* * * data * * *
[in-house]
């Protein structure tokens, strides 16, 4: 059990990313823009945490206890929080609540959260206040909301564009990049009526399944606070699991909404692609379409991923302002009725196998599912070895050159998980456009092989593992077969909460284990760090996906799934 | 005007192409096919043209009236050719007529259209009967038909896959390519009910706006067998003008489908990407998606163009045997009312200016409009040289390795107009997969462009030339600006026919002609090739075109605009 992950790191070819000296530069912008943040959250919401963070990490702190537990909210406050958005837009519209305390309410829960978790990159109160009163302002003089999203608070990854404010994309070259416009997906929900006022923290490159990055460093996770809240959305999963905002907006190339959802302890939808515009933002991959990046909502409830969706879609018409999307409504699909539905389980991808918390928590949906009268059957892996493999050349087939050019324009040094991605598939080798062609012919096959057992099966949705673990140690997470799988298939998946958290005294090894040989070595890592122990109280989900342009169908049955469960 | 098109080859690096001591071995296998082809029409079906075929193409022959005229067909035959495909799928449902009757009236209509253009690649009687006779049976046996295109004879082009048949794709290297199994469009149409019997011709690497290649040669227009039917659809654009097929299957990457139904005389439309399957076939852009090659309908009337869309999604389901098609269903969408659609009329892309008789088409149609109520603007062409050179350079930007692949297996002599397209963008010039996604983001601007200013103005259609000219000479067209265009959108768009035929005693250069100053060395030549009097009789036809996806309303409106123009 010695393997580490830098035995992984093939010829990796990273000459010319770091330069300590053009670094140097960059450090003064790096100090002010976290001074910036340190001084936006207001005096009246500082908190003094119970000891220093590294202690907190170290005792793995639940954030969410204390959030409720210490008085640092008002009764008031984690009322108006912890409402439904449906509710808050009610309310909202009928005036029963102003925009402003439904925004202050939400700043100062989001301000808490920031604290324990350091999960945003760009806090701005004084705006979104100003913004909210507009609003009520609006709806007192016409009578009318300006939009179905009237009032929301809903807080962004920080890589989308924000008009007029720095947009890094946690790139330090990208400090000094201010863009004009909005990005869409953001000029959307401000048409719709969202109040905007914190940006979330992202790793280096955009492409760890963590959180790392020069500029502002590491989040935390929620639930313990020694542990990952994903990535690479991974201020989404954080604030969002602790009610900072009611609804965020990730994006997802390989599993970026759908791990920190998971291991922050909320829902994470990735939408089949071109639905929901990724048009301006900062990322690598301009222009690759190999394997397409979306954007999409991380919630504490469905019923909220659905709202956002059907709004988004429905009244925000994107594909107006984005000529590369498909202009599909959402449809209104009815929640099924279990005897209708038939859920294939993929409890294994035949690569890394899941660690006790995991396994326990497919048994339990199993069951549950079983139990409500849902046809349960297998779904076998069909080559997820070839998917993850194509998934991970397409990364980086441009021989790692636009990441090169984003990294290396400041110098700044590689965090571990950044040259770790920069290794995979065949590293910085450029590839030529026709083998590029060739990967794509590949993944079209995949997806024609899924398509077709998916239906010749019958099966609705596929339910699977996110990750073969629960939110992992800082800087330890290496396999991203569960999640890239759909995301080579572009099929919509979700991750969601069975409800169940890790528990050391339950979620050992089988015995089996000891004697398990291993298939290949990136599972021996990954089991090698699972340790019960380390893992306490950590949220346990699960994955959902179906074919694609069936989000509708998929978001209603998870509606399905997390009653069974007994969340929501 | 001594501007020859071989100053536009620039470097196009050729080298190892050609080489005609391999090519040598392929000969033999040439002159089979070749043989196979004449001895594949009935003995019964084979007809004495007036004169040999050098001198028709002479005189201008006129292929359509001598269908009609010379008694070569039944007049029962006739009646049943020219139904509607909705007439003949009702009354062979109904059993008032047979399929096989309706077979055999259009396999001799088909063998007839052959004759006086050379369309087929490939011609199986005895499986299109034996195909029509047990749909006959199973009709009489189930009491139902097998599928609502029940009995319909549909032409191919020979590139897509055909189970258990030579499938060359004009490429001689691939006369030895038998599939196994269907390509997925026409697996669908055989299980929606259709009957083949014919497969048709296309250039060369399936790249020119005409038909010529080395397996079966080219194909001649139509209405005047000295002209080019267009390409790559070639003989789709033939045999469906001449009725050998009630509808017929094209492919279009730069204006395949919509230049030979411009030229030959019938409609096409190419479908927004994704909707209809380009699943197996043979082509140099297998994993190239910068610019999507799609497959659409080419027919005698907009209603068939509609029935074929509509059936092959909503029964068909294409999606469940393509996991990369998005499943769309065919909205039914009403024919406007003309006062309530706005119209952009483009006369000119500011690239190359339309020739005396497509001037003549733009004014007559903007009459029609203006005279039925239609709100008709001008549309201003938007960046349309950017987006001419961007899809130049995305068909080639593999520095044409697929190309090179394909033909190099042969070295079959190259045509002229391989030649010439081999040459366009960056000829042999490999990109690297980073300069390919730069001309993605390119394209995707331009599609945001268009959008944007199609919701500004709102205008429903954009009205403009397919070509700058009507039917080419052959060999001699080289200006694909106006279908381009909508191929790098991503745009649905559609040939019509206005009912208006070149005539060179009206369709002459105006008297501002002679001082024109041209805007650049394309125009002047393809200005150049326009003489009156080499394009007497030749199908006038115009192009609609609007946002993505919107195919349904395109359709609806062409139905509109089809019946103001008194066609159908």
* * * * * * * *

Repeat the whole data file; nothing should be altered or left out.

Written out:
[in-house]
């Protein structure tokens, strides 16, 4: 059990990313823009945490206890929080609540959260206040909301564009990049009526399944606070699991909404692609379409991923302002009725196998599912070895050159998980456009092989593992077969909460284990760090996906799934 | 005007192409096919043209009236050719007529259209009967038909896959390519009910706006067998003008489908990407998606163009045997009312200016409009040289390795107009997969462009030339600006026919002609090739075109605009 992950790191070819000296530069912008943040959250919401963070990490702190537990909210406050958005837009519209305390309410829960978790990159109160009163302002003089999203608070990854404010994309070259416009997906929900006022923290490159990055460093996770809240959305999963905002907006190339959802302890939808515009933002991959990046909502409830969706879609018409999307409504699909539905389980991808918390928590949906009268059957892996493999050349087939050019324009040094991605598939080798062609012919096959057992099966949705673990140690997470799988298939998946958290005294090894040989070595890592122990109280989900342009169908049955469960 | 098109080859690096001591071995296998082809029409079906075929193409022959005229067909035959495909799928449902009757009236209509253009690649009687006779049976046996295109004879082009048949794709290297199994469009149409019997011709690497290649040669227009039917659809654009097929299957990457139904005389439309399957076939852009090659309908009337869309999604389901098609269903969408659609009329892309008789088409149609109520603007062409050179350079930007692949297996002599397209963008010039996604983001601007200013103005259609000219000479067209265009959108768009035929005693250069100053060395030549009097009789036809996806309303409106123009 010695393997580490830098035995992984093939010829990796990273000459010319770091330069300590053009670094140097960059450090003064790096100090002010976290001074910036340190001084936006207001005096009246500082908190003094119970000891220093590294202690907190170290005792793995639940954030969410204390959030409720210490008085640092008002009764008031984690009322108006912890409402439904449906509710808050009610309310909202009928005036029963102003925009402003439904925004202050939400700043100062989001301000808490920031604290324990350091999960945003760009806090701005004084705006979104100003913004909210507009609003009520609006709806007192016409009578009318300006939009179905009237009032929301809903807080962004920080890589989308924000008009007029720095947009890094946690790139330090990208400090000094201010863009004009909005990005869409953001000029959307401000048409719709969202109040905007914190940006979330992202790793280096955009492409760890963590959180790392020069500029502002590491989040935390929620639930313990020694542990990952994903990535690479991974201020989404954080604030969002602790009610900072009611609804965020990730994006997802390989599993970026759908791990920190998971291991922050909320829902994470990735939408089949071109639905929901990724048009301006900062990322690598301009222009690759190999394997397409979306954007999409991380919630504490469905019923909220659905709202956002059907709004988004429905009244925000994107594909107006984005000529590369498909202009599909959402449809209104009815929640099924279990005897209708038939859920294939993929409890294994035949690569890394899941660690006790995991396994326990497919048994339990199993069951549950079983139990409500849902046809349960297998779904076998069909080559997820070839998917993850194509998934991970397409990364980086441009021989790692636009990441090169984003990294290396400041110098700044590689965090571990950044040259770790920069290794995979065949590293910085450029590839030529026709083998590029060739990967794509590949993944079209995949997806024609899924398509077709998916239906010749019958099966609705596929339910699977996110990750073969629960939110992992800082800087330890290496396999991203569960999640890239759909995301080579572009099929919509979700991750969601069975409800169940890790528990050391339950979620050992089988015995089996000891004697398990291993298939290949990136599972021996990954089991090698699972340790019960380390893992306490950590949220346990699960994955959902179906074919694609069936989000509708998929978001209603998870509606399905997390009653069974007994969340929501 | 001594501007020859071989100053536009620039470097196009050729080298190892050609080489005609391999090519040598392929000969033999040439002159089979070749043989196979004449001895594949009935003995019964084979007809004495007036004169040999050098001198028709002479005189201008006129292929359509001598269908009609010379008694070569039944007049029962006739009646049943020219139904509607909705007439003949009702009354062979109904059993008032047979399929096989309706077979055999259009396999001799088909063998007839052959004759006086050379369309087929490939011609199986005895499986299109034996195909029509047990749909006959199973009709009489189930009491139902097998599928609502029940009995319909549909032409191919020979590139897509055909189970258990030579499938060359004009490429001689691939006369030895038998599939196994269907390509997925026409697996669908055989299980929606259709009957083949014919497969048709296309250039060369399936790249020119005409038909010529080395397996079966080219194909001649139509209405005047000295002209080019267009390409790559070639003989789709033939045999469906001449009725050998009630509808017929094209492919279009730069204006395949919509230049030979411009030229030959019938409609096409190419479908927004994704909707209809380009699943197996043979082509140099297998994993190239910068610019999507799609497959659409080419027919005698907009209603068939509609029935074929509509059936092959909503029964068909294409999606469940393509996991990369998005499943769309065919909205039914009403024919406007003309006062309530706005119209952009483009006369000119500011690239190359339309020739005396497509001037003549733009004014007559903007009459029609203006005279039925239609709100008709001008549309201003938007960046349309950017987006001419961007899809130049995305068909080639593999520095044409697929190309090179394909033909190099042969070295079959190259045509002229391989030649010439081999040459366009960056000829042999490999990109690297980073300069390919730069001309993605390119394209995707331009599609945001268009959008944007199609919701500004709102205008429903954009009205403009397919070509700058009507039917080419052959060999001699080289200006694909106006279908381009909508191929790098991503745009649905559609040939019509206005009912208006070149005539060179009206369709002459105006008297501002002679001082024109041209805007650049394309125009002047393809200005150049326009003489009156080499394009007497030749199908006038115009192009609609609007946002993505919107195919349904395109359709609806062409139905509109089809019946103001008194066609159908």